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PUBLISHED : Sunday, 13 February, 2011, 12:00am
UPDATED : Sunday, 13 February, 2011, 12:00am

Boasting a centrally located Chinatown and a prominent Chinese presence throughout, the Dutch port city of Rotterdam has never offered too stern a test for people seeking a helping of Chinese culture. But even seasoned local sinophiles would have been surprised by what was on offer recently at De Doelen, the city's main central cultural centre. For nine days, visitors seated on rattan seats and mats could consume Chinese tea and an assortment of dim sum while watching martial arts, musical and theatrical performances unfold before them.

This is 'Tiger Water Inn', an installation which forms part of a programme of the same name dedicated to Chinese wuxia films at the 40th edition of the International Film Festival Rotterdam, which ran from January 26 to February 6. The brainchild of one of the festival's programmers, the Taiwan-born but now Paris-based Chinlin Hsieh, the venue allows visitors to venture physically into one of the most visible locales in martial arts films - the tavern - and experience the many art forms which contribute to wuxia (the genre of chivalric martial arts). The five Taiwanese performers she recruited were experts in Peking opera, pingshu (storytelling), nanguan music, puppetry and martial arts.

Hsieh says this expanded segment of the 20-film programme - which ranges from silent fare of the 1920s and 30s to recent releases such as Ip Man and Reign of Assassins, via works by King Hu (the seminal Dragon Gate Inn and the three-hour director's cut of Legends from the Mountain) and Chang Cheh (Golden Swallow) - was designed to add another dimension to the exploration and discussion of what she deems as 'probably the most representative genre in Asian cinema'.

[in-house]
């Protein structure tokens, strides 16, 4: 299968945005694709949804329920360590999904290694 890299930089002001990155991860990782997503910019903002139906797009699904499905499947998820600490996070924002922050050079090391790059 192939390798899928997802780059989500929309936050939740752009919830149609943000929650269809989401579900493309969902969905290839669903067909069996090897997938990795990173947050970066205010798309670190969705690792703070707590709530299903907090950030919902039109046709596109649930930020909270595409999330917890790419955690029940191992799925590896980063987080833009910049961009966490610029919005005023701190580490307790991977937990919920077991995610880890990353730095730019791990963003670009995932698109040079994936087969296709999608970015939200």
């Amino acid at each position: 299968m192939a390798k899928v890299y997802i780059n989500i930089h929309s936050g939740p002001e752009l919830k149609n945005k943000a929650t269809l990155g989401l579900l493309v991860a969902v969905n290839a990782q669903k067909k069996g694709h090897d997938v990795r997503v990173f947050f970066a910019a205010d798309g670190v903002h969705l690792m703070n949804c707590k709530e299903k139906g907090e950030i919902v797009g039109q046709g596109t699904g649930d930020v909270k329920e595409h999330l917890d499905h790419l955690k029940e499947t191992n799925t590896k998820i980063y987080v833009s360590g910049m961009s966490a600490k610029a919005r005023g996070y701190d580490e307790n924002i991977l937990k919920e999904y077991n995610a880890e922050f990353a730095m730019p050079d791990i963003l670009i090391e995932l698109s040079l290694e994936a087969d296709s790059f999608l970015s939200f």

'Through this installation, I hope people will realise that wuxia has existed throughout the history of Chinese artistic and literary traditions, well before the invention of cinema,' she says.

The Tiger Water Inn programme is itself representative of the Rotterdam festival's dedication to the development of Chinese cinema. Founded in 1972 by Hubert Bals, a larger-than-life cinephile and film-industry mover well known for his enthusiasm for 'the masters of cinema' emerging from outside the Western hemisphere, the Rotterdam festival has provided the springboard for unsung filmmakers from Asia and Latin America through its long-held mission of showcasing work from outside the Euro-American mainstream. Specifically, it has also served as the platform for Chinese independent filmmakers who have found it difficult to get their voices heard at home. Among those who won the festival's Tiger Awards are He Jianjun (The Postman, 1995), Zhang Yuan (Sons, 1996), Lou Ye (Suzhou River, 2000) and Han Jie (Walk of the Wild Side, 2006).